Six Must-Visit Islands on Michigan’s Great Lakes

You’ve heard of the incredible beauty and fun of Mackinac Island, but what about some other islands found off the shores of Michigan’s four Great Lakes? Between natural and untouched landscapes to a state park not at all far from bustling Detroit, read more as Shalee Blackmer from The Awesome Mitten shares six island destinations to visit this year in Pure Michigan.

1. North & South Manitou
If you remember reading “The Legend of Sleeping Bear Dunes” as a child, you’ll know these two islands are the heart of Michigan. Sitting off the coast of Leland, they are serene, beautiful, and disconnected. A ferry drops eager adventurers off once a day, and once you have arrived there are no stores or restaurants to fill any needs. In fact, there are only a couple places on each island where campers have access to water. South Manitou is home to a freighter shipwreck, where snorkelers can swim around the structure and have a true Great Lakes adventure.

Photo Courtesy of The Awesome Mitten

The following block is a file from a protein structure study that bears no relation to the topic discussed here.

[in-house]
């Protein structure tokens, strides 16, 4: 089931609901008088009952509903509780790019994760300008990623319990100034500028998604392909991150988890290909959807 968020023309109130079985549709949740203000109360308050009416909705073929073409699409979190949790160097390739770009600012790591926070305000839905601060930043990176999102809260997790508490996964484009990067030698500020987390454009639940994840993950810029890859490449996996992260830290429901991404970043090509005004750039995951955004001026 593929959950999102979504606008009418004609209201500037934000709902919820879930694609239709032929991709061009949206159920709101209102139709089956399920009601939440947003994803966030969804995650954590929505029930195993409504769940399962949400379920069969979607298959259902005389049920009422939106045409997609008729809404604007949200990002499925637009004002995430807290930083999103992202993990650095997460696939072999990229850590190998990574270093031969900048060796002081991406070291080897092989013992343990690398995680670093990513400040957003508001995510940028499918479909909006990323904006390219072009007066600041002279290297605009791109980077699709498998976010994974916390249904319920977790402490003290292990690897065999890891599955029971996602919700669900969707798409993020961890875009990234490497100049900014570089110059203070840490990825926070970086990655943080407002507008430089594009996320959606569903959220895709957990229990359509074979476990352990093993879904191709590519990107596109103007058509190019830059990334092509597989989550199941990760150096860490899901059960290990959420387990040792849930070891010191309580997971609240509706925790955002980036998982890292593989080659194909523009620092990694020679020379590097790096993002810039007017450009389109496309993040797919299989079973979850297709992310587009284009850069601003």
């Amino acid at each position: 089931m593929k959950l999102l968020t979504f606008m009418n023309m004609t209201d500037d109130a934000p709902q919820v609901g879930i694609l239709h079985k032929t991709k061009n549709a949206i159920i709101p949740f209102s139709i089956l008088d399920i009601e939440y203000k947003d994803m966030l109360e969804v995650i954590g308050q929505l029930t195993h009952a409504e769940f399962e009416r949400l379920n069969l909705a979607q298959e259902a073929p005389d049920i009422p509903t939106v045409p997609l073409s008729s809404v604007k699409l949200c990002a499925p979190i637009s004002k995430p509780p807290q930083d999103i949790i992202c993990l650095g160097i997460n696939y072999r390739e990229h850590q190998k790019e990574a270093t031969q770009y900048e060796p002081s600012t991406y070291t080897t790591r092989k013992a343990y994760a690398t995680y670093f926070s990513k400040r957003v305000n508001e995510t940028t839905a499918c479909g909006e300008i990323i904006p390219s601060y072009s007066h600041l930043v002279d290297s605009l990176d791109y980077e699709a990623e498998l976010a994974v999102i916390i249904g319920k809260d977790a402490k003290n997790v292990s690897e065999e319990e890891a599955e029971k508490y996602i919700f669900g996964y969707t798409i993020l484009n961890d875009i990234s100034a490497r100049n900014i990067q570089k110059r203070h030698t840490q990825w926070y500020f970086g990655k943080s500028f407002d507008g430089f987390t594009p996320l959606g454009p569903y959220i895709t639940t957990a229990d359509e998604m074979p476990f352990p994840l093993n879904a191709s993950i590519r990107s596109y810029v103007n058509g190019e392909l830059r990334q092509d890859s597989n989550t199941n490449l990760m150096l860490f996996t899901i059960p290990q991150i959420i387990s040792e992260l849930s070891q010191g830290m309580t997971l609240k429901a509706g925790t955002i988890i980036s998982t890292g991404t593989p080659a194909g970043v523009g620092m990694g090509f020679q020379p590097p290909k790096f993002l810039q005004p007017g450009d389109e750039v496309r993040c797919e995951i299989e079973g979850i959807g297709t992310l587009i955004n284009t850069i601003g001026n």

The island is also home to some of the biggest and oldest trees in Michigan.The best part about these simple islands is that reality is far off on the horizon, with no way to connect to it. The only reason you’ll ever need a cell phone is for time, which simply fades with every worry.

2. Bois Blanc 

Have you ever heard of this island?  Would you be surprised to learn that it is Mackinac Island’s neighbor? Bois Blanc Island is much bigger than Mackinac Island, and also more desolate. A simple convenience store and old inn are two of the only buildings that stand here. The rest is filled with dense forests and rocky shorelines, beautiful and virtually untouched. The only way to get to the island is through the Plaunt Transportation ferry, which leaves from Cheboygan daily.